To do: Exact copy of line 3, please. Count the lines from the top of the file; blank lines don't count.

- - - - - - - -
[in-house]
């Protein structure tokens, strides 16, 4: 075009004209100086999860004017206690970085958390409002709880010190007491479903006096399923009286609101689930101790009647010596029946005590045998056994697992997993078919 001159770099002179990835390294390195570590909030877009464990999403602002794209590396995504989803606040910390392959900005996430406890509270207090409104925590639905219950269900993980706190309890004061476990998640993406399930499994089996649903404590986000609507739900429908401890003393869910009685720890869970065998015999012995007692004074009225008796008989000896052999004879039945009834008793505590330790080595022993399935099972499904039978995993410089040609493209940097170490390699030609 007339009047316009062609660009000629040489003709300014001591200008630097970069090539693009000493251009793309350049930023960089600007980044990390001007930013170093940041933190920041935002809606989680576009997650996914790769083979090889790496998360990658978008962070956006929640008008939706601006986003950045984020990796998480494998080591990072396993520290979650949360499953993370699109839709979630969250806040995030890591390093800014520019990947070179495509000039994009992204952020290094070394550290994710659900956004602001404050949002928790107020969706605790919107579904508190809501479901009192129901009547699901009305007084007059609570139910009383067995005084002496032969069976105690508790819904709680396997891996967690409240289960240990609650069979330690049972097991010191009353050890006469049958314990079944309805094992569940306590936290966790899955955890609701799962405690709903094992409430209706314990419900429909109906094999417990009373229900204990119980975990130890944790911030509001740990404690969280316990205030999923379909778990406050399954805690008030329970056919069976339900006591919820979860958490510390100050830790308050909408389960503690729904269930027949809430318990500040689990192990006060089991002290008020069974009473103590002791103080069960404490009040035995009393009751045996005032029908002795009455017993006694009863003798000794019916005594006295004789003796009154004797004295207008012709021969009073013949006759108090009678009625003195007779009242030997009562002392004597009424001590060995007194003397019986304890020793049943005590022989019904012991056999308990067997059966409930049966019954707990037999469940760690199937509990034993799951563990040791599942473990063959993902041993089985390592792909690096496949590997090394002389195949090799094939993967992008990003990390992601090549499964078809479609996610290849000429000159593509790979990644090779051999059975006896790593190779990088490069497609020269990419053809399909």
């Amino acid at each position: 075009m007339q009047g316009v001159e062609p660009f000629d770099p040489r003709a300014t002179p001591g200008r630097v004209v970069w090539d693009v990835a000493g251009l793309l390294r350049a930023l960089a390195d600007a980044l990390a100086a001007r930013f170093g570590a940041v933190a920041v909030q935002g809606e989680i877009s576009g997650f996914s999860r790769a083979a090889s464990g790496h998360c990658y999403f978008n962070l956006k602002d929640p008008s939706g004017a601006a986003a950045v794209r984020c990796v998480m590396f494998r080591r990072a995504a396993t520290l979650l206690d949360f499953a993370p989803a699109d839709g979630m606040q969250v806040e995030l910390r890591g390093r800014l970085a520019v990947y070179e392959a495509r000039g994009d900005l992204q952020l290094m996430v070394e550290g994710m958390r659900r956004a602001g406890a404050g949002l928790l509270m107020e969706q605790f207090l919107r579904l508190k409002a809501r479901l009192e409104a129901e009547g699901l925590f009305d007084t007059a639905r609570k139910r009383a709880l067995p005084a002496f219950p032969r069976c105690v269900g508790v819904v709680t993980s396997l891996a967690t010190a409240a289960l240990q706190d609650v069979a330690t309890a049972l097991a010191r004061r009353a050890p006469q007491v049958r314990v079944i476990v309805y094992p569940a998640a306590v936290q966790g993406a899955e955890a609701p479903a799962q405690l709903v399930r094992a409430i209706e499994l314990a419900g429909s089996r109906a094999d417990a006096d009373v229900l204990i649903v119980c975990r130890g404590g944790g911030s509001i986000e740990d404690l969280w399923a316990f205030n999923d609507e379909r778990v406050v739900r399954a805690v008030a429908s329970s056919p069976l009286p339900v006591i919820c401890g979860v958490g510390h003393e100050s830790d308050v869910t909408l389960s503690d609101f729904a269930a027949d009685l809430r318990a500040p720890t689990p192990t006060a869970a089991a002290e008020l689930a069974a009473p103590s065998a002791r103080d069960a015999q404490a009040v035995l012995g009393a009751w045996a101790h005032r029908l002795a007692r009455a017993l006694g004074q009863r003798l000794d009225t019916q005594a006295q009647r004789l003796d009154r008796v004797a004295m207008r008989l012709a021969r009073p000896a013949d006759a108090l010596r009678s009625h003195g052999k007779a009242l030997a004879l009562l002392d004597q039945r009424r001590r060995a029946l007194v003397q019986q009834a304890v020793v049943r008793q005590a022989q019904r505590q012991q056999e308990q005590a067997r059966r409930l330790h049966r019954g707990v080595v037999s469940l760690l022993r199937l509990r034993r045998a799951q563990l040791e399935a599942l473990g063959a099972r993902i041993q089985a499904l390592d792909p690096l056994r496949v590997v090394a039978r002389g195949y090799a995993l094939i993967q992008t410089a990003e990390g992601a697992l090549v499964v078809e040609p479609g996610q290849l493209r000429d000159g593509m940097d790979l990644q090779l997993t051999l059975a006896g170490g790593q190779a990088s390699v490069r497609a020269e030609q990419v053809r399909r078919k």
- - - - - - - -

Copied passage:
């Amino acid at each position: 075009m007339q009047g316009v001159e062609p660009f000629d770099p040489r003709a300014t002179p001591g200008r630097v004209v970069w090539d693009v990835a000493g251009l793309l390294r350049a930023l960089a390195d600007a980044l990390a100086a001007r930013f170093g570590a940041v933190a920041v909030q935002g809606e989680i877009s576009g997650f996914s999860r790769a083979a090889s464990g790496h998360c990658y999403f978008n962070l956006k602002d929640p008008s939706g004017a601006a986003a950045v794209r984020c990796v998480m590396f494998r080591r990072a995504a396993t520290l979650l206690d949360f499953a993370p989803a699109d839709g979630m606040q969250v806040e995030l910390r890591g390093r800014l970085a520019v990947y070179e392959a495509r000039g994009d900005l992204q952020l290094m996430v070394e550290g994710m958390r659900r956004a602001g406890a404050g949002l928790l509270m107020e969706q605790f207090l919107r579904l508190k409002a809501r479901l009192e409104a129901e009547g699901l925590f009305d007084t007059a639905r609570k139910r009383a709880l067995p005084a002496f219950p032969r069976c105690v269900g508790v819904v709680t993980s396997l891996a967690t010190a409240a289960l240990q706190d609650v069979a330690t309890a049972l097991a010191r004061r009353a050890p006469q007491v049958r314990v079944i476990v309805y094992p569940a998640a306590v936290q966790g993406a899955e955890a609701p479903a799962q405690l709903v399930r094992a409430i209706e499994l314990a419900g429909s089996r109906a094999d417990a006096d009373v229900l204990i649903v119980c975990r130890g404590g944790g911030s509001i986000e740990d404690l969280w399923a316990f205030n999923d609507e379909r778990v406050v739900r399954a805690v008030a429908s329970s056919p069976l009286p339900v006591i919820c401890g979860v958490g510390h003393e100050s830790d308050v869910t909408l389960s503690d609101f729904a269930a027949d009685l809430r318990a500040p720890t689990p192990t006060a869970a089991a002290e008020l689930a069974a009473p103590s065998a002791r103080d069960a015999q404490a009040v035995l012995g009393a009751w045996a101790h005032r029908l002795a007692r009455a017993l006694g004074q009863r003798l000794d009225t019916q005594a006295q009647r004789l003796d009154r008796v004797a004295m207008r008989l012709a021969r009073p000896a013949d006759a108090l010596r009678s009625h003195g052999k007779a009242l030997a004879l009562l002392d004597q039945r009424r001590r060995a029946l007194v003397q019986q009834a304890v020793v049943r008793q005590a022989q019904r505590q012991q056999e308990q005590a067997r059966r409930l330790h049966r019954g707990v080595v037999s469940l760690l022993r199937l509990r034993r045998a799951q563990l040791e399935a599942l473990g063959a099972r993902i041993q089985a499904l390592d792909p690096l056994r496949v590997v090394a039978r002389g195949y090799a995993l094939i993967q992008t410089a990003e990390g992601a697992l090549v499964v078809e040609p479609g996610q290849l493209r000429d000159g593509m940097d790979l990644q090779l997993t051999l059975a006896g170490g790593q190779a990088s390699v490069r497609a020269e030609q990419v053809r399909r078919k």